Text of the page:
General admission tickets are $20; student tickets are $10. Space is limited and reservations and tickets are required. For more information on this and other performances at Jacobs Music Company in Lawrence, call 609-434-0222.

World Renowned Piano Professor Ingrid Clarfield Presented Master Class
 For Talented Piano Students
In the Recital Hall of Jacobs Music Company - Lawrenceville, NJ
To Benefit Damien Dixon Memorial Piano Scholarship Program

Contact: Sharla Feldscher Public Relations
Date Posted: December 7, 2011

Lawrenceville, NJ (December 7, 2011) – On Saturday, December 4, 2011, Professor Ingrid Clarfield, known nationwide for her vibrant style of teaching, presented a Master Class to a sold-out crowd in the Recital Hall of Jacobs Music Company in Lawrenceville, NJ. It was a benefit for the Damien Dixon Memorial Piano Scholarship. Clarfield, author as well as Professor of Piano at Westminster Choir College of Rider University, worked with several students included in this photo. From left to right are: Vivian Tsai, 14, of Holmdel, NJ; Grace Xiong, 10, of Plainsboro, NJ; Dennis Cheng, 15, of Morganville, NJ; Amanda Cheng, 13, Mendham, NJ; Irene Koc, 14, of Bridgewater, NJ; Professor Ingrid Clarfield of Princeton, NJ; and Amanda Liu, 14.

For followers of Clarfield’s career, the event was an opportunity to applaud the pianist’s tenacious fight back to teaching after a debilitating stroke three years ago. The story of Clarfield’s commitment to her health, her music and her students is the subject of an inspirational new documentary entitled “Take A Bow,” which traces Clarfield’s recovery.

The master class is one of dozens of high caliber music events taking place monthly at Jacobs Music Company, owned by the Rinaldi family of New Jersey. “Supporting and fostering active music-making has been an integral part of our mission for over a century,” said Mark Love, Senior Vice-President of Development for Jacobs Music Company. “It’s who we are as a company and how the Rinaldis think as a family. In the words of our Chairman Al Rinaldi, ‘A life without music is a life without meaning’.”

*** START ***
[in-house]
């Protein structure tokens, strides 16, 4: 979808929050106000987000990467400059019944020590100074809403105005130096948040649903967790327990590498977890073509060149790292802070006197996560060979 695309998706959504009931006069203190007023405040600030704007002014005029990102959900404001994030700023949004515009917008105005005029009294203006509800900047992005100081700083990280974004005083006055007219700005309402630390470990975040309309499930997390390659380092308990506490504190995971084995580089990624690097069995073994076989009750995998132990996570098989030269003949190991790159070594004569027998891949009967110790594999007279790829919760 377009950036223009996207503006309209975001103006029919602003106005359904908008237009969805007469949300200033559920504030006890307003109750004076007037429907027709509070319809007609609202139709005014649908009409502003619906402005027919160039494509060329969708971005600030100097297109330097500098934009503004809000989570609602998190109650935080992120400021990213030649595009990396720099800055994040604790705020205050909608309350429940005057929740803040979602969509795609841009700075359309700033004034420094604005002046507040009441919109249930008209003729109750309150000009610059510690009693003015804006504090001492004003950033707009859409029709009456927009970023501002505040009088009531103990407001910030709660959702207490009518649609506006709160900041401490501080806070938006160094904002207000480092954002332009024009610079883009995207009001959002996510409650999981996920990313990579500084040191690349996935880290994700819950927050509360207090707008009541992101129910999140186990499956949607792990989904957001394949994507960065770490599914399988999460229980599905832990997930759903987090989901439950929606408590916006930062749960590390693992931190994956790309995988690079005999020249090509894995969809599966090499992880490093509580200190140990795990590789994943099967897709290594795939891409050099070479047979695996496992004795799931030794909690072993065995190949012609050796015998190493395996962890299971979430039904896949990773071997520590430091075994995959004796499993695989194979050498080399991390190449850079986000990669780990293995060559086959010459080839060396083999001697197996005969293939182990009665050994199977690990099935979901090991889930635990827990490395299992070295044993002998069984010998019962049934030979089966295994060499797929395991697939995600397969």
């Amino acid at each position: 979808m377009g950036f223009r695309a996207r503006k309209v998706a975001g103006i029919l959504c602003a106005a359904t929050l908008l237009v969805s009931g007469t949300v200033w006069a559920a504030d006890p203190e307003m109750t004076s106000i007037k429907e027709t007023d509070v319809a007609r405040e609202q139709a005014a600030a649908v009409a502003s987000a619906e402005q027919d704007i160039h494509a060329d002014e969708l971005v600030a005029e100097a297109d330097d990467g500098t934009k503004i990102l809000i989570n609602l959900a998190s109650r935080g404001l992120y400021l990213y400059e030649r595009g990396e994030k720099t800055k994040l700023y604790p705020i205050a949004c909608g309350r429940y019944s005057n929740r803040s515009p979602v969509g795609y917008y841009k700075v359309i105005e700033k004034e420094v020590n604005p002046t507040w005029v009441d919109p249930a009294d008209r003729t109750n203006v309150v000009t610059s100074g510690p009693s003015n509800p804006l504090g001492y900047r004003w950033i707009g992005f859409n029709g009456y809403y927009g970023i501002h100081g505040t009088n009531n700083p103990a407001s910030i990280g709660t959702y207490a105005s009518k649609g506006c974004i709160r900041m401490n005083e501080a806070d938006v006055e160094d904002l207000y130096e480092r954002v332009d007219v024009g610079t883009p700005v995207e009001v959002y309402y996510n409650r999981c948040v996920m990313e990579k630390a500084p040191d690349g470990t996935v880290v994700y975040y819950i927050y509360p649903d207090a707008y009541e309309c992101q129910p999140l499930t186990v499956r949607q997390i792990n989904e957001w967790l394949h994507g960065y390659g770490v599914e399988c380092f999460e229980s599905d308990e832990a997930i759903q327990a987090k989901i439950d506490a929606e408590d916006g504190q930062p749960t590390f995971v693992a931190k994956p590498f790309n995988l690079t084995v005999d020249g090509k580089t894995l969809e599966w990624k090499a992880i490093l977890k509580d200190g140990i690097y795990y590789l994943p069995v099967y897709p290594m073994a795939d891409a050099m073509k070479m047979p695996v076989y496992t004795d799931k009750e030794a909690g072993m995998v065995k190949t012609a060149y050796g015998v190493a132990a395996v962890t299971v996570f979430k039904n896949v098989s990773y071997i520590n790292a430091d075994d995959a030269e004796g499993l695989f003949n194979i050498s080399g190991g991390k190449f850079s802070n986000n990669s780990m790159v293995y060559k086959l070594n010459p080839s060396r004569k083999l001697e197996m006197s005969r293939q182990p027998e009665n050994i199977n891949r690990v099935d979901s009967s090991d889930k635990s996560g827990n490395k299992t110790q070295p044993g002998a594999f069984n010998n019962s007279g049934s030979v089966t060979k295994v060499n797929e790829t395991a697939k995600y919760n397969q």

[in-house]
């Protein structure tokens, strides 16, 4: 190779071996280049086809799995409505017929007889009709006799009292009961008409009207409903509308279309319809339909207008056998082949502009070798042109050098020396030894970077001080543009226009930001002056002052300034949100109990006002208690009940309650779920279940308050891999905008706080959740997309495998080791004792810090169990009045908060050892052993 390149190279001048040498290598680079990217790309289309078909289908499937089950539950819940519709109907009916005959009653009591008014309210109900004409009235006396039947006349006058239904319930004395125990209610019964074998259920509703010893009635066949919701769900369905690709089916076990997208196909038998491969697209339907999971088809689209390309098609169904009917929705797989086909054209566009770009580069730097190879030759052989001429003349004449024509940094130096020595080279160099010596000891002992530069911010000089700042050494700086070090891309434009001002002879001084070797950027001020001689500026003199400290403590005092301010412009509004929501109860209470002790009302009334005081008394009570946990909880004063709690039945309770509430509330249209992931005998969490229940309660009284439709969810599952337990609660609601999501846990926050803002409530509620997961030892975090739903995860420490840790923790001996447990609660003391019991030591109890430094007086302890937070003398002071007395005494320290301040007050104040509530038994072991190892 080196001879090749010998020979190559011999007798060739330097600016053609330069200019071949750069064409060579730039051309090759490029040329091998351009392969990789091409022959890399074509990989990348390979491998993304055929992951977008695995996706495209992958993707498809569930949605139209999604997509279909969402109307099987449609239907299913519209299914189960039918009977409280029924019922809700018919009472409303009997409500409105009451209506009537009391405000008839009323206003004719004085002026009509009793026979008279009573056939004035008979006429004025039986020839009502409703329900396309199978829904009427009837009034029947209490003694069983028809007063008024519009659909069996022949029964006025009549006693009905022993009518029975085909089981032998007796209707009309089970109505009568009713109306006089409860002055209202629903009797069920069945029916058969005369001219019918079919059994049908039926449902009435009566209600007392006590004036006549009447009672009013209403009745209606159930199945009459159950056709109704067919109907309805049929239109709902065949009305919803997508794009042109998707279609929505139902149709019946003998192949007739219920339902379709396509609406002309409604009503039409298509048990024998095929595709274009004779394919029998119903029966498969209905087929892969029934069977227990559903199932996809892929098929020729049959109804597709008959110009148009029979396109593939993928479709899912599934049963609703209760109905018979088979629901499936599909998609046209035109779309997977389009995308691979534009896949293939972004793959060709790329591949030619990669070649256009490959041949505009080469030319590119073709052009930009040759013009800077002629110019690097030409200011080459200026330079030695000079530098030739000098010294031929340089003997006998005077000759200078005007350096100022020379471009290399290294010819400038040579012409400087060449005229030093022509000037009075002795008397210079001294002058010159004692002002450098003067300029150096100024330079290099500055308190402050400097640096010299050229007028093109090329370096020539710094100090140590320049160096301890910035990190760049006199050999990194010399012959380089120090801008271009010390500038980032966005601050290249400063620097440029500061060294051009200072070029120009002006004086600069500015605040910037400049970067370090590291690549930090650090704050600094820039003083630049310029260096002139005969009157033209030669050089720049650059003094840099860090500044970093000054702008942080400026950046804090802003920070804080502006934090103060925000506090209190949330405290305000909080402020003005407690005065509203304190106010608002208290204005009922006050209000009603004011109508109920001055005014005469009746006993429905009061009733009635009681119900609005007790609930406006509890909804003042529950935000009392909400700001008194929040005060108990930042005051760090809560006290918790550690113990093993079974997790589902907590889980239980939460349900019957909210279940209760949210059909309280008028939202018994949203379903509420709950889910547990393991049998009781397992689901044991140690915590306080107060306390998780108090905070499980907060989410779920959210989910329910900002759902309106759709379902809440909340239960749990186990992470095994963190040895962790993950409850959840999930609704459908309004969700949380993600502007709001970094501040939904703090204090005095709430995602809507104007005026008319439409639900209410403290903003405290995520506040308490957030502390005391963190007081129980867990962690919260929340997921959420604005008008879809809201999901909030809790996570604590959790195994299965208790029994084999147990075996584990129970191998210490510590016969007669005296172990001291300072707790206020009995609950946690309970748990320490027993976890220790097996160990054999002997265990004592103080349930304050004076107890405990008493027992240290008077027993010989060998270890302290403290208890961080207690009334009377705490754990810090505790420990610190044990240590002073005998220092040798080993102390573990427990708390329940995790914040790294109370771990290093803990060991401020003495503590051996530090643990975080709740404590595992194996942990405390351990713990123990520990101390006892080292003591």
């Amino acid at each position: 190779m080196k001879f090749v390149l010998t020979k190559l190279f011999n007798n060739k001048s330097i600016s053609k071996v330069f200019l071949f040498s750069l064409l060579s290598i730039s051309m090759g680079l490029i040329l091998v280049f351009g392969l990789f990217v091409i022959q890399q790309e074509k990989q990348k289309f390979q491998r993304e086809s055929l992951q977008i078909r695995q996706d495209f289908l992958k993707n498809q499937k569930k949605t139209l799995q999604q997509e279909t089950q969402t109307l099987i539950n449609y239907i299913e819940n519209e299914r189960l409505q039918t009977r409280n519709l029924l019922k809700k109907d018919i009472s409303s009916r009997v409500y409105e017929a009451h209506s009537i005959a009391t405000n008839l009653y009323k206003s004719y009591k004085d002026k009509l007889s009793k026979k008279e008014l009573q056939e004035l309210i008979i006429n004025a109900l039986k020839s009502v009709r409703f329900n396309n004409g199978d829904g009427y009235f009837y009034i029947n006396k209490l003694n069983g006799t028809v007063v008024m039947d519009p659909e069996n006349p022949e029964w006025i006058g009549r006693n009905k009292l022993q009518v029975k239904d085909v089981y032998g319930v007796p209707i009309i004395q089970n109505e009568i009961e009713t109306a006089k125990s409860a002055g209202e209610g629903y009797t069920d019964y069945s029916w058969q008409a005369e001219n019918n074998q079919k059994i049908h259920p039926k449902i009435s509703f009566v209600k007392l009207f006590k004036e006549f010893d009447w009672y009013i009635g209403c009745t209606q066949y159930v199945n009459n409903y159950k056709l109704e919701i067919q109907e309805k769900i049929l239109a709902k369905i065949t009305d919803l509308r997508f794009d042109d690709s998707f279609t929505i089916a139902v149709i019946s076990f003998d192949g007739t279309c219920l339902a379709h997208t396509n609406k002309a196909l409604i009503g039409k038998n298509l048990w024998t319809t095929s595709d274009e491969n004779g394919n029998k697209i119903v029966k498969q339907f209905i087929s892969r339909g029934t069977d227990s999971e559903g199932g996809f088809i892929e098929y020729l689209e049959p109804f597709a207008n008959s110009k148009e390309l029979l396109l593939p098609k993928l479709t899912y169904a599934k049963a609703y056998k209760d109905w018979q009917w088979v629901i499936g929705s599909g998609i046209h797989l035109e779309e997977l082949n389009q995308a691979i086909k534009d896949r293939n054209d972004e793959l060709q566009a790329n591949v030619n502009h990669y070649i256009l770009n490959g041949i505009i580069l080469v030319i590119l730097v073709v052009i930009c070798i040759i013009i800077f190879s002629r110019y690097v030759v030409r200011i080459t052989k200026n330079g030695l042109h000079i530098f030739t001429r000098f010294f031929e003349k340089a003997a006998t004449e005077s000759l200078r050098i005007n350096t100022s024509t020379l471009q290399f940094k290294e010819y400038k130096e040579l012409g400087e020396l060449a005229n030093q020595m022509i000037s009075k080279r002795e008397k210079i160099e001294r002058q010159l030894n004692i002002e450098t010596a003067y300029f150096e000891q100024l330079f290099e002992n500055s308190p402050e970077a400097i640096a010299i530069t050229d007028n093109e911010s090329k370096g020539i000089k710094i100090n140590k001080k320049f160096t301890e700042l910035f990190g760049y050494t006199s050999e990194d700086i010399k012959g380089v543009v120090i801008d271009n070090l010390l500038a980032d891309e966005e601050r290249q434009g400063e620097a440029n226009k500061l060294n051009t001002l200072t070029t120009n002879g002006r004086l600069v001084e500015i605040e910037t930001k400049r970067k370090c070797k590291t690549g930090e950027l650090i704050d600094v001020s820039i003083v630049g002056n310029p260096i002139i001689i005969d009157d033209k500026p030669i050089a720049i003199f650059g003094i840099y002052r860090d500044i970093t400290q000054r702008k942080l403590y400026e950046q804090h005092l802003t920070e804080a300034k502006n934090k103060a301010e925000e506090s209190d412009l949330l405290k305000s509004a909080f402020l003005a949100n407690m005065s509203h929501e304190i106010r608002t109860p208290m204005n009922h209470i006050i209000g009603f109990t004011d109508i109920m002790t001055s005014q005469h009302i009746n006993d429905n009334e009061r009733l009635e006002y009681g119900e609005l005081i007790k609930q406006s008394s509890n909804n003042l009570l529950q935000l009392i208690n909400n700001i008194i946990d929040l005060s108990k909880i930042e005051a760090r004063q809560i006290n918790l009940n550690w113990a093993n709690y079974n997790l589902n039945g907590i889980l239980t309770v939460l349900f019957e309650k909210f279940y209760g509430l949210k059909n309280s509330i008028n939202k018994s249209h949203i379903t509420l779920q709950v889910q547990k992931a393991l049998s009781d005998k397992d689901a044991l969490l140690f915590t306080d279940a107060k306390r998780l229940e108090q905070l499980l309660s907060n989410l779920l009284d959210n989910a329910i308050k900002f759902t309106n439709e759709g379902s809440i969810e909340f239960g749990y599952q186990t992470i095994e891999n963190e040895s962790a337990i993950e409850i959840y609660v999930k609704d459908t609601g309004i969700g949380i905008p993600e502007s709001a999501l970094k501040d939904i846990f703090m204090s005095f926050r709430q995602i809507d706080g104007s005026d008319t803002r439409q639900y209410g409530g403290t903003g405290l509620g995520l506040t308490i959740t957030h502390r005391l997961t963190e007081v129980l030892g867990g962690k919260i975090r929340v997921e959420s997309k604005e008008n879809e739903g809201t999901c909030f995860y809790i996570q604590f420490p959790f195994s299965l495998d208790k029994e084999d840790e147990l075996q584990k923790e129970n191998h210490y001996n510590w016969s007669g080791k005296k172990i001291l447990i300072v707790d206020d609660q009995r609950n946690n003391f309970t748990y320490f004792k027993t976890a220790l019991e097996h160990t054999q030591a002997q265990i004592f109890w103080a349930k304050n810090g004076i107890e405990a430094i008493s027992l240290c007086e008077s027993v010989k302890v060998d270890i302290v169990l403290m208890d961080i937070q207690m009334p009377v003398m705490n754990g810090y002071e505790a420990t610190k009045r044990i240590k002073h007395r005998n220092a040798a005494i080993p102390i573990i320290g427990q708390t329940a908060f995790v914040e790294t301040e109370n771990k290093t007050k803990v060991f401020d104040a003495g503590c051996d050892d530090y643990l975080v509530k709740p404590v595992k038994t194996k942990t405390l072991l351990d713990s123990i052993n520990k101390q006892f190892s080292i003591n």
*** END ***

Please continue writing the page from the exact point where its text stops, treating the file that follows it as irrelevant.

The Jacobs Music Company has six showrooms, including its flagship location at 1718 Chestnut Street in center city Philadelphia. Other regional piano showrooms are located in Cherry Hill, NJ, Willow Grove and Whitehall, PA, and Wilmington, Delaware. Jacobs Music is the area’s exclusive representative for Steinway & Sons, and Steinway’s Boston piano. Jacobs also represents many other quality piano manufacturers from around the world, including Yamaha, Disklavier and Clavinova. Further information is available on their website www.Jacobsmusic.com. The Lawrenceville store is located at 2540 Brunswick Pike and can be reached by calling (609) 434-0222.


Sticking with Ingrid Clarfield
Piano Instructor Gets Back to What She Loves

Source: Asbury Park Press
By: Chris Jordan
Date: Friday, December 2, 2011

Click to view a PDF of the article from the Asbury Park Press on Friday, December 2, 2011.

March 2009 updates

September 2008 updates

April 2008 updates

March 2008 updates

January 2008 updates

November updates

September updates

August updates

June updates